By Kristen Gramigna
In 2013, smartphones reached the point of “critical mass,” meaning more Americans owned one of the devices than didn’t. Now that we’re in 2015, Forrester research predicts that the so called “mobile mind shift” among consumers will continue to change the norms of how consumers share and find information and make purchase decisions. Here are simple ways to make your small business more mobile.
1. Confirm maps listings are accurate.
Forrester predicts that a businesses’ ability to connect with customers during relevant mobile “moments” will dictate competitive advantage in 2015 and beyond. At its most basic level, this means ensuring customers can find your business when they’re in close physical proximity to it. If you haven’t confirmed the accuracy of your business’s online listing with various location-based search engines lately (particularly Google), now’s the time.
2. Design your website for mobile relevance.
Having a mobile website isn’t simply about whether your screen size automatically accommodates a mobile device. It’s ensuring the information presented to a mobile user addresses what they want to know or do efficiently.
Analyze your website and social media metrics to understand which devices your customers use and what pages they visit the most on their devices. Then, consider where an optimized mobile website might enhance customer experience. If your mobile users tend to have low-conversion rates, for example, it may signal that your current site makes it difficult for them to make a mobile purchase.
Similarly, if your site uses forms but mobile customers have issues finding a secure Internet connection, you may be presenting unnecessary roadblocks to functionality. If you market to customers via email but require that they log in once they’ve clicked on your email promotion in order to access the mobile site, it’s not conducive to mobile.
3. Boost your ubiquity through mobile apps.
Once your site is made mobile friendly, consider whether you can heighten the experience further with a native app. Though data from Flurry indicates that consumers spend more than two hours a day on mobile apps compared to about 22 minutes a day on the mobile web, you can gain insight for potential app interest by analyzing your site’s user metrics.
For example, experts at Creative Bloq recommend that if the majority of website visitors arrive by way of direct traffic, an app may add inherent usability value. Though creating a native app is accessible to nearly any small business budget, the challenge is identifying which app features are likely to lead to continued engagement. (CIO magazine cites research indicating that 78 percent of all apps are abandoned after just one use.) Based on what you know about your customers, create a list of five key features you want your app to perform. Test this “minimum viable product” (MVP) version of your app with your employees and best customers for feedback regarding functionality and the degree of value it provides.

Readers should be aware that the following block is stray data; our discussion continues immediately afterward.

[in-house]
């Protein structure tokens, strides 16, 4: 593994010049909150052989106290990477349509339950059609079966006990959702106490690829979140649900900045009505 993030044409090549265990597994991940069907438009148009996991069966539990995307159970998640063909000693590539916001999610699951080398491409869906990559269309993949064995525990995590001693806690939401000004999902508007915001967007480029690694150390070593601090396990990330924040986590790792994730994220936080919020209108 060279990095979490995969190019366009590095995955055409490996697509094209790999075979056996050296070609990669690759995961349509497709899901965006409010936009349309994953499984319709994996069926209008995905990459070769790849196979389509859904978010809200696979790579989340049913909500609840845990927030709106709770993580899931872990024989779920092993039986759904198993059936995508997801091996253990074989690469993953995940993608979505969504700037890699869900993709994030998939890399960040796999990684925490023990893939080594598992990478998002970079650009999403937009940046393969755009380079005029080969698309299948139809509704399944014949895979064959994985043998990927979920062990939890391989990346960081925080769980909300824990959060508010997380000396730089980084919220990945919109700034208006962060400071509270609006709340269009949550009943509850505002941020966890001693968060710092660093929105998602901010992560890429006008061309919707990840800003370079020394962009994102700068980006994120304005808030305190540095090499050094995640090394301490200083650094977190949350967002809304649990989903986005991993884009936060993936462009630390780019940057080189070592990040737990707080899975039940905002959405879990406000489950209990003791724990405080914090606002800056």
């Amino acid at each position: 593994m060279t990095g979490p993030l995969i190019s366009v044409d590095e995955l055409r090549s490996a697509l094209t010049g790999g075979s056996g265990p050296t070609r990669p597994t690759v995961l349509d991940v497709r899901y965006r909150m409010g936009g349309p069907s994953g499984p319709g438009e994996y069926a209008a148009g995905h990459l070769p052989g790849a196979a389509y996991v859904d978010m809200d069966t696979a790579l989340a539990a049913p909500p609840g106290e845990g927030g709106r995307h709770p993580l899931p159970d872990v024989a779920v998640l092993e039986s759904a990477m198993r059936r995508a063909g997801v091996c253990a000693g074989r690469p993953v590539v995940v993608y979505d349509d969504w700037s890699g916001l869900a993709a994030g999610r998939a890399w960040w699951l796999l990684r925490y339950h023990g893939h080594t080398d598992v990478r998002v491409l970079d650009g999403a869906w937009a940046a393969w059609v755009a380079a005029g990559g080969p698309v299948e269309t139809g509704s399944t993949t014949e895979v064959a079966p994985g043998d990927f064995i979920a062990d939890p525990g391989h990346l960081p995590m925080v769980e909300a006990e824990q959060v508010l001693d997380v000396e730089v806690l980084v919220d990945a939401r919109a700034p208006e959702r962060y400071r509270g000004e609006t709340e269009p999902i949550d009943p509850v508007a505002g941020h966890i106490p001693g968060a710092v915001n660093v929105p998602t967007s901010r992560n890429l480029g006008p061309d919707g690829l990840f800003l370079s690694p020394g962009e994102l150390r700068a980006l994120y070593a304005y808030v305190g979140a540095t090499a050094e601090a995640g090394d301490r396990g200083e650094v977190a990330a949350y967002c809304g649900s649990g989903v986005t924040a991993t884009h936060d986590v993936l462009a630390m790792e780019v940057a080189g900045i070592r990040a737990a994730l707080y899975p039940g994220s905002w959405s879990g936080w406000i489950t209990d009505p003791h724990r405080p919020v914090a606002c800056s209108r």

4. Make your business model mobile.
Making your business mobile also includes incorporating the tools that empower you to connect with customers at the most important “moments” — during search, when they’re ready to purchase, and when they’re compelled to leave a review of their experience. Think about how you can insert mobile into your business model for enhanced customer experience.
For example, an affixed point-of-sale check out process can be replaced with mobile point-of-sale devices that allow your sales team to “meet” the customer when they’re ready to checkout. If you operate a business that lends itself to “selfies” (like a salon, restaurant, or a child’s dance or music class), consider offering customers a mobile discount that they can access once they snap a selfie on their mobile device and share the image on social media. If customers call to place reservations, consider how you can make that process more conducive for mobile, with automatic check in, or functionality that connects the mobile user to your business with the tap of a button.